Google translate’s translation (I know I shouldnt use it but it doesnt seem to bad and I couldn’t take the words apart to well to get a better translation on my own):
It’s a little big
The elasticity of the rubber makes it squeaky
It seems to be good
- What is the め in this first line?
- So ぐいぐい is squeaky? I can’t find a definition that says that
- Why is ぐいぐい a verb? Is it trying to say it makes a squeaky noise?
- Is the イイ らしい two diffierent things, as in the らしい being a suffix meaning “appearing”, “seeming”, “-ish”, etc.?
- How is のがんか split up? の が なんか? Or のが なんか?
- What purpose does the の が serve?
Tip: It’s one big sentence, but this is the format of it in game
Getting so close to the end of the tutorial!! 多分。。。
大きめ is a word that means like, “biggish.” Weblio has 比較的大きいと感じること.
Here’s an article about how it’s constructed: https://maggiesensei.com/2016/04/08/adjective-目／め-me/
I don’t think ぐいぐい is squeaky. Here it’s more like a way of just saying it’s really elastic. The onomatopoeia doesn’t have to be literal.
Lots of words like that can be する verbs.
I don’t know what’s going on in your third quote. Can you doublecheck the transcription or provide more context?
It’s all one big sentence, not separate quotes, but thats the format its in in the game, sorry for not mentioning that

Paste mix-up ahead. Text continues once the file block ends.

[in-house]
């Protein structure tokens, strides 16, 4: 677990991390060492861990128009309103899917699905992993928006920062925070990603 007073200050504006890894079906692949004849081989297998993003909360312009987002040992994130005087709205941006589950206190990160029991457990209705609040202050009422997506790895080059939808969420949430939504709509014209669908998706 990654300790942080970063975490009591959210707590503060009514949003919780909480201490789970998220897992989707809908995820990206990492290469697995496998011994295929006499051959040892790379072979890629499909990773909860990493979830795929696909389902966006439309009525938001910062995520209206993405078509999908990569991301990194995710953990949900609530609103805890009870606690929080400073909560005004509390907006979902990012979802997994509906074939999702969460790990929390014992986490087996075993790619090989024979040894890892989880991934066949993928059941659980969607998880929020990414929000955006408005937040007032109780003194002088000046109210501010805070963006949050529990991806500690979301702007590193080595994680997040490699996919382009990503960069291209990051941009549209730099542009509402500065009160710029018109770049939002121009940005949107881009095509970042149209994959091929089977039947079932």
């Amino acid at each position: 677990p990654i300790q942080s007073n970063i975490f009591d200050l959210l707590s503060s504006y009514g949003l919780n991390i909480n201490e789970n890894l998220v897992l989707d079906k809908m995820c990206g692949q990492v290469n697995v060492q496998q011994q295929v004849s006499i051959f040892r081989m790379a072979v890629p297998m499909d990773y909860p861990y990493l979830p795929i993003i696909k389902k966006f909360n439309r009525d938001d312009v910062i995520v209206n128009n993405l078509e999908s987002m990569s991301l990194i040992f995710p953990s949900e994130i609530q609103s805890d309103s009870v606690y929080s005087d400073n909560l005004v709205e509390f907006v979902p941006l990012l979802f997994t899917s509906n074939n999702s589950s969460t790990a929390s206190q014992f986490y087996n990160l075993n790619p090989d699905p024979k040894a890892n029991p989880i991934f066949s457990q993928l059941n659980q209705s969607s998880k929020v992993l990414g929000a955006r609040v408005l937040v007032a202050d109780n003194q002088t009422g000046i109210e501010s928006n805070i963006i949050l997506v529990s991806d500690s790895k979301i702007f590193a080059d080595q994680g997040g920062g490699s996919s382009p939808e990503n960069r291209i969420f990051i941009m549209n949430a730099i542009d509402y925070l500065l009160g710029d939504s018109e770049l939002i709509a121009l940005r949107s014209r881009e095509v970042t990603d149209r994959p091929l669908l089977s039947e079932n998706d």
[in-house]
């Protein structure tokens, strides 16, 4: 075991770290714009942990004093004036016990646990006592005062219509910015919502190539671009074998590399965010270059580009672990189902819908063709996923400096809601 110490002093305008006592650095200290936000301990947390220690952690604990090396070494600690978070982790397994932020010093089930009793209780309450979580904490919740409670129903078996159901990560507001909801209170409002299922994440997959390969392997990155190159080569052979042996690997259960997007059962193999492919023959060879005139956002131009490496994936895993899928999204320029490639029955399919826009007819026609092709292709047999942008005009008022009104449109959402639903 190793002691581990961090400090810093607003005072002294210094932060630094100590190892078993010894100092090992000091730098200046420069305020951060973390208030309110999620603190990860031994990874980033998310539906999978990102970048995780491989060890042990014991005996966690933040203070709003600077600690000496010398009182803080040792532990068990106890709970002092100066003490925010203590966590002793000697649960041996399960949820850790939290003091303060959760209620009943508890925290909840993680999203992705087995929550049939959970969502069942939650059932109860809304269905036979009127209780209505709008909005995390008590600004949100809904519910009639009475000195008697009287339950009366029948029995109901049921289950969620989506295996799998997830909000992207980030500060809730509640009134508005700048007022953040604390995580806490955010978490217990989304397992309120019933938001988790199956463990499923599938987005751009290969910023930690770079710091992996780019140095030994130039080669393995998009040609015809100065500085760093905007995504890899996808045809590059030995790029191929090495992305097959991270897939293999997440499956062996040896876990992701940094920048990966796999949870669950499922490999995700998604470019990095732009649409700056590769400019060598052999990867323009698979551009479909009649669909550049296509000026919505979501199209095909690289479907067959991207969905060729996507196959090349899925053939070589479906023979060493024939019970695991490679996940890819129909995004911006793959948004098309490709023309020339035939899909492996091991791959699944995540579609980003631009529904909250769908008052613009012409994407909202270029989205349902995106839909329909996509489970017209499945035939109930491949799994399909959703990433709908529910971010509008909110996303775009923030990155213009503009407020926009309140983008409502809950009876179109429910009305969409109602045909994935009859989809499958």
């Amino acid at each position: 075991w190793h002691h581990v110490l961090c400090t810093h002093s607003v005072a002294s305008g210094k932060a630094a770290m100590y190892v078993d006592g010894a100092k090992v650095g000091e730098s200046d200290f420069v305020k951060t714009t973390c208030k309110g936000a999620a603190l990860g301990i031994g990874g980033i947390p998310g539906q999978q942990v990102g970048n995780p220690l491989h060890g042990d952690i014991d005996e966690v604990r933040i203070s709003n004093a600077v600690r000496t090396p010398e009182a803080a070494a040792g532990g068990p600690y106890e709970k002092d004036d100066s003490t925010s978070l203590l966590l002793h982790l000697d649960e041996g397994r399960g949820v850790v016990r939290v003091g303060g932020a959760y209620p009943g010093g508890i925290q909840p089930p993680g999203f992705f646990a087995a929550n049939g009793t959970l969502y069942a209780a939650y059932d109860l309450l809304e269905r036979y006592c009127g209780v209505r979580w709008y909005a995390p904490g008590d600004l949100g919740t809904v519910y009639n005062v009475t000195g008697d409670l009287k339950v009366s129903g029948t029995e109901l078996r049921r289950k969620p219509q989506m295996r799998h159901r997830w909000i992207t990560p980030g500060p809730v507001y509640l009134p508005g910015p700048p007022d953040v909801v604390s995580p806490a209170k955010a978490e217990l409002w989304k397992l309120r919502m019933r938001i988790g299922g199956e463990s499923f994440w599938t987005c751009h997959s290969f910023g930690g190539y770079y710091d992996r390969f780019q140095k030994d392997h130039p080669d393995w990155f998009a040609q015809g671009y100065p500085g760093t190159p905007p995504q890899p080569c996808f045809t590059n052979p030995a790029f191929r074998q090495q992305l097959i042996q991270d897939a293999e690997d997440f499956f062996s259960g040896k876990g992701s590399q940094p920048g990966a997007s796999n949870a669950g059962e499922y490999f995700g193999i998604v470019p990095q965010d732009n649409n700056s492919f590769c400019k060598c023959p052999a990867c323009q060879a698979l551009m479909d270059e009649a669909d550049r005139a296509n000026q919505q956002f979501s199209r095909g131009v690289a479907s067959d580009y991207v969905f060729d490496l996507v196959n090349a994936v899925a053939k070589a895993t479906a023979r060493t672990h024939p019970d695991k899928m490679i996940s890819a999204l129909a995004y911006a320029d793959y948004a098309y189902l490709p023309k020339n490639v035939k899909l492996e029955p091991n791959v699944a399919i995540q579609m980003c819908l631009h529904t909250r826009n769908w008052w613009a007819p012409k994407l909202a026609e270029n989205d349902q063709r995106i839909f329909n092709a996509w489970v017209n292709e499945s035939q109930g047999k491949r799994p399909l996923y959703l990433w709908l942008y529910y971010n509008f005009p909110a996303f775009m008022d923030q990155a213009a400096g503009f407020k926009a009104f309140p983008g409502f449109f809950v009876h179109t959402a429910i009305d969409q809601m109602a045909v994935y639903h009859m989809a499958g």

I’m assuming this is all one sentence split up so the third part would be taking the entire clause before it (the elasticity of the thing) and marking it with が as the subject of the final clause. I’m not sure if のがんか is a typo missing the な on the front of なんか or a colloquial shortening of it, but either way works. Unless it’s something else entirely and I’m completely off.
It is なんか that was a typo on my end, my apologies
Ah, that makes sense. Oh and yes, いいらしい could have 2 meanings here depending on context. らしい can be attached to a word or a complete logical clause. When attached to a word it gives the speakers impressions of the word so “appearing”, “seeming”, “-ish” would work. It can also be attached to the end of a logical clause to indicate the entire clause is conjecture or hearsay. I think the first meaning is much more likely in this sentence.
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